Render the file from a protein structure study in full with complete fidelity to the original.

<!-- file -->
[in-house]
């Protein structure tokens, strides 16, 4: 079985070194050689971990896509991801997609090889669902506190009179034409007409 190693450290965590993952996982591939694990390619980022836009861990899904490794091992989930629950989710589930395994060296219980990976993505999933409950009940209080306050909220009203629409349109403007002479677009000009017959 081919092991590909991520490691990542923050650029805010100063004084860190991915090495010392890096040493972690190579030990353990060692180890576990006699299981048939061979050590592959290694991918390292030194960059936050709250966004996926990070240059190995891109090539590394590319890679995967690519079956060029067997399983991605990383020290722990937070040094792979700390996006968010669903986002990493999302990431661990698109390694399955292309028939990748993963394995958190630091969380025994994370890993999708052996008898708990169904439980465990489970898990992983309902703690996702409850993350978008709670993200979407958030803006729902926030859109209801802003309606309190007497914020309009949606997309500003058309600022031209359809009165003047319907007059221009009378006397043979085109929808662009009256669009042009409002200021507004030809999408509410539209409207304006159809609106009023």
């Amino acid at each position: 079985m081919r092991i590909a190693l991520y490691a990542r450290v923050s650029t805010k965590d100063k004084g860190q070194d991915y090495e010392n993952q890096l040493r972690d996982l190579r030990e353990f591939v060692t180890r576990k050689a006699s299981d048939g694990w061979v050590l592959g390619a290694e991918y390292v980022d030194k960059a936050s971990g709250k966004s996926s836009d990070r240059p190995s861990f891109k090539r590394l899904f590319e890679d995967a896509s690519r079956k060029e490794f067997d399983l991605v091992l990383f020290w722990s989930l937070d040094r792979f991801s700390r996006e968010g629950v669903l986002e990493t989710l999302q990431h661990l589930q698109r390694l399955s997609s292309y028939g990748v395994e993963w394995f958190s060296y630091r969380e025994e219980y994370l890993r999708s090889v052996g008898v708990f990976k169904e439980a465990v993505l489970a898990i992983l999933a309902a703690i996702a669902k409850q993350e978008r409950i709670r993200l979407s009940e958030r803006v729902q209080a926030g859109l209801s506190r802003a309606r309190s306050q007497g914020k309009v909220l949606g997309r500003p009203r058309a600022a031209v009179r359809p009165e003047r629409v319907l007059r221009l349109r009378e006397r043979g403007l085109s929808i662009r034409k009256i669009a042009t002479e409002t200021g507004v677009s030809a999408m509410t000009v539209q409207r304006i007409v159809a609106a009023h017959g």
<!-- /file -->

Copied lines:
[in-house]
């Protein structure tokens, strides 16, 4: 079985070194050689971990896509991801997609090889669902506190009179034409007409 190693450290965590993952996982591939694990390619980022836009861990899904490794091992989930629950989710589930395994060296219980990976993505999933409950009940209080306050909220009203629409349109403007002479677009000009017959 081919092991590909991520490691990542923050650029805010100063004084860190991915090495010392890096040493972690190579030990353990060692180890576990006699299981048939061979050590592959290694991918390292030194960059936050709250966004996926990070240059190995891109090539590394590319890679995967690519079956060029067997399983991605990383020290722990937070040094792979700390996006968010669903986002990493999302990431661990698109390694399955292309028939990748993963394995958190630091969380025994994370890993999708052996008898708990169904439980465990489970898990992983309902703690996702409850993350978008709670993200979407958030803006729902926030859109209801802003309606309190007497914020309009949606997309500003058309600022031209359809009165003047319907007059221009009378006397043979085109929808662009009256669009042009409002200021507004030809999408509410539209409207304006159809609106009023």
């Amino acid at each position: 079985m081919r092991i590909a190693l991520y490691a990542r450290v923050s650029t805010k965590d100063k004084g860190q070194d991915y090495e010392n993952q890096l040493r972690d996982l190579r030990e353990f591939v060692t180890r576990k050689a006699s299981d048939g694990w061979v050590l592959g390619a290694e991918y390292v980022d030194k960059a936050s971990g709250k966004s996926s836009d990070r240059p190995s861990f891109k090539r590394l899904f590319e890679d995967a896509s690519r079956k060029e490794f067997d399983l991605v091992l990383f020290w722990s989930l937070d040094r792979f991801s700390r996006e968010g629950v669903l986002e990493t989710l999302q990431h661990l589930q698109r390694l399955s997609s292309y028939g990748v395994e993963w394995f958190s060296y630091r969380e025994e219980y994370l890993r999708s090889v052996g008898v708990f990976k169904e439980a465990v993505l489970a898990i992983l999933a309902a703690i996702a669902k409850q993350e978008r409950i709670r993200l979407s009940e958030r803006v729902q209080a926030g859109l209801s506190r802003a309606r309190s306050q007497g914020k309009v909220l949606g997309r500003p009203r058309a600022a031209v009179r359809p009165e003047r629409v319907l007059r221009l349109r009378e006397r043979g403007l085109s929808i662009r034409k009256i669009a042009t002479e409002t200021g507004v677009s030809a999408m509410t000009v539209q409207r304006i007409v159809a609106a009023h017959g």